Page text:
The World

What the Cuba Embargo Teaches Us About Sanctions

Fidel and Raúl Castro attend the final session of the sixth Cuban Communist Party Congress, on April 19, 2011, at the Convention Palace in Havana. 

Photo by Adalberto Roque/AFP/Getty Images

Defenders of the U.S. embargo on Cuba sometimes sound like the communist ideologues they’re targeting, promising that despite decades of failure, the worker’s paradise is just around the corner.

The Washington Post, for instance, argued in a surprising editorial that this week’s moves by the White House to lift some of the restrictions on commerce with Cuba were an “underserved bailout” for the Castro regime. The argument is that “the outlook for the Castro regime in Cuba was growing steadily darker” due to economic distress and a growing opposition movement, and then the Obama administration gave the Castros an undeserved shot in the arm.

The embargo has clearly hamstrung the Cuban economy for decades, a situation likely to be worsened by the impending economic collapse of the regime’s main benefactor, Venezuela. But the goal of the embargo wasn’t to make Cuba poor. It was to topple the Castro regime. After 53 years and 10 U.S. presidents, we’ve seen enough evidence to declare that goal a failure.

Obama’s Cuba move provides an opportunity to reflect on the utility of U.S. economic sanctions shortly after another major international story: the dramatic crash of the Russian ruble.

The sanctions aren’t the main reason, or even one of the main reasons, for the Russian crash. Years of economic mismanagement and the dramatic fall in oil prices over the last few months are much more important factors. But that hasn’t stopped administration officials from doing some off-the-record gloating about their role in wrecking the Russian economy. There’s some justification for this—as Michael Crowley of Politico writes, “key Russian lenders find themselves cut off from foreign financing at a moment of stress for major Russian businesses.” In a press conference yesterday, Vladimir Putin himself blamed sanctions for about 25 percent of the ruble’s fall.

But the end of the Cuba embargo, with a Castro still in power in Havana, ought to be the source of some humility for the United States as we consider using economic pressure on another rival. Putin is still overwhelmingly popular and continues to portray Russia as the victim of a Western plot to limit its power. As I wrote on Tuesday, he doesn’t seem like he’s in a hurry to de-escalate tensions, no matter how much inflation and a stagnant economy hurt ordinary Russians.

The U.S. is clearly capable of inflicting economic pain on other countries, but its record of actually getting those countries to do what it wants is more mixed. According to one estimate from the Peterson Institute for Economics, which looked at 174 instances of U.S. sanctions between World War I and 2006, those sanctions at least partially accomplished their political goals just 34 percent of the times.

There are cases when sanctions are effective, but circumstances are important. Sanctions like the Cuba embargo, which aimed to foment a revolution or topple a regime, aren’t successful very often.

“When they do have a better track record is when you’re asking for more tangible concessions,” Daniel Drezner, a political scientist at Tufts, prolific foreign-policy blogger, and author of The Sanctions Paradox, told me. He points to the U.S. sanctions on Iran, which have clearly played a role in pushing Tehran to the nuclear negotiating table, and are likely more effective because it’s “clear [the Obama administration] isn’t looking for regime change.”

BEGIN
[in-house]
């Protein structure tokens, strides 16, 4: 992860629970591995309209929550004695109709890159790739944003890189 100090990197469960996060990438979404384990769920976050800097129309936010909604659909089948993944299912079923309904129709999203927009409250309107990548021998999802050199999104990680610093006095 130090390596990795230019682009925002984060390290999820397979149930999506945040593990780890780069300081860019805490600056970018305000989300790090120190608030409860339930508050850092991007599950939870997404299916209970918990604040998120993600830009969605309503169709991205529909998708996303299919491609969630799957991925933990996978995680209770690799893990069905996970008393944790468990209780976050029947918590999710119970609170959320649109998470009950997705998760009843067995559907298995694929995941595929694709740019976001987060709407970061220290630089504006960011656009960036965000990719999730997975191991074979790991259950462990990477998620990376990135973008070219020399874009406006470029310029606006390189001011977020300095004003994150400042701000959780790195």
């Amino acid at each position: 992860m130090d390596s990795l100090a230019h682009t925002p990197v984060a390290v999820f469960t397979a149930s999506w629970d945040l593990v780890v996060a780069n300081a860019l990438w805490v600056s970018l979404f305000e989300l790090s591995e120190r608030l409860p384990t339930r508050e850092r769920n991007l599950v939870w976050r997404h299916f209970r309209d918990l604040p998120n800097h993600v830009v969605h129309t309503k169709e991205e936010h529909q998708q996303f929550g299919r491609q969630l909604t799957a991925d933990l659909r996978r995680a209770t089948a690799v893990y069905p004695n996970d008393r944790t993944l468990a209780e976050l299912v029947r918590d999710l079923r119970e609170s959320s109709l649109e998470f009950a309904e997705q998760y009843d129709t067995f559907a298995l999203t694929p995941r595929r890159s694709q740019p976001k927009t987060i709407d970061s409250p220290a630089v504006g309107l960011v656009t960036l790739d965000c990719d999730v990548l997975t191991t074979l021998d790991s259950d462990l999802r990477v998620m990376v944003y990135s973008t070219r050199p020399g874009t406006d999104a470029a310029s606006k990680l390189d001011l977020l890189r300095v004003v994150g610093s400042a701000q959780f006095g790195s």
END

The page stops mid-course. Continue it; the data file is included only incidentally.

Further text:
Sanctions are also more likely to work when imposed on countries that have a large and active opposition movement, such as South Africa during apartheid. Otherwise, it’s easy enough for a an autocratic leader to use sanctions for propaganda purposes—to blame poor economic conditions on foreign powers, as Putin is doing today and Saddam Hussein did in the years leading up to the Gulf War.

Even when sanctions “work,” the effects can be fleeting. Myanmar, another go-to example of sanctions success, now appears to be backsliding on many of the human rights commitments it made during its political opening a few years ago.

Going forward, it could be even more difficult to impose effective sanctions given the ongoing impasse between the White House and Congress. If Obama lifts sanctions on Iran in exchange for nuclear concessions, he will likely have to do so by making an elaborate legal end run around Capitol Hill. Congressional Republicans will almost certainly try to stymie Obama’s new Cuba policy. It’s hard for sanctions to be effective if no one believes the leader who’s negotiating with them has the power to lift them.

Despite their limitations, sanctions remain a popular policy option. Just this week, even as he was chipping away at the half-century old embargo, Obama signed into law new sanctions on Venezuelan officials and is expected to authorize new sanctions on Russia.

It’s possible to make the case that the Cuba embargo is finally working: With his political biological clock ticking, Raúl Castro wants to put his country on more secure economic footing ahead of what’s sure to be a fraught political transition. This will require ending Cuba’s international isolation and could push him toward further economic and political reforms.

But 53 years of stagnation followed by modest market reforms isn’t what John F. Kennedy had in mind in 1961. It’s time we started to be a little more realistic about what American economic pressure can achieve.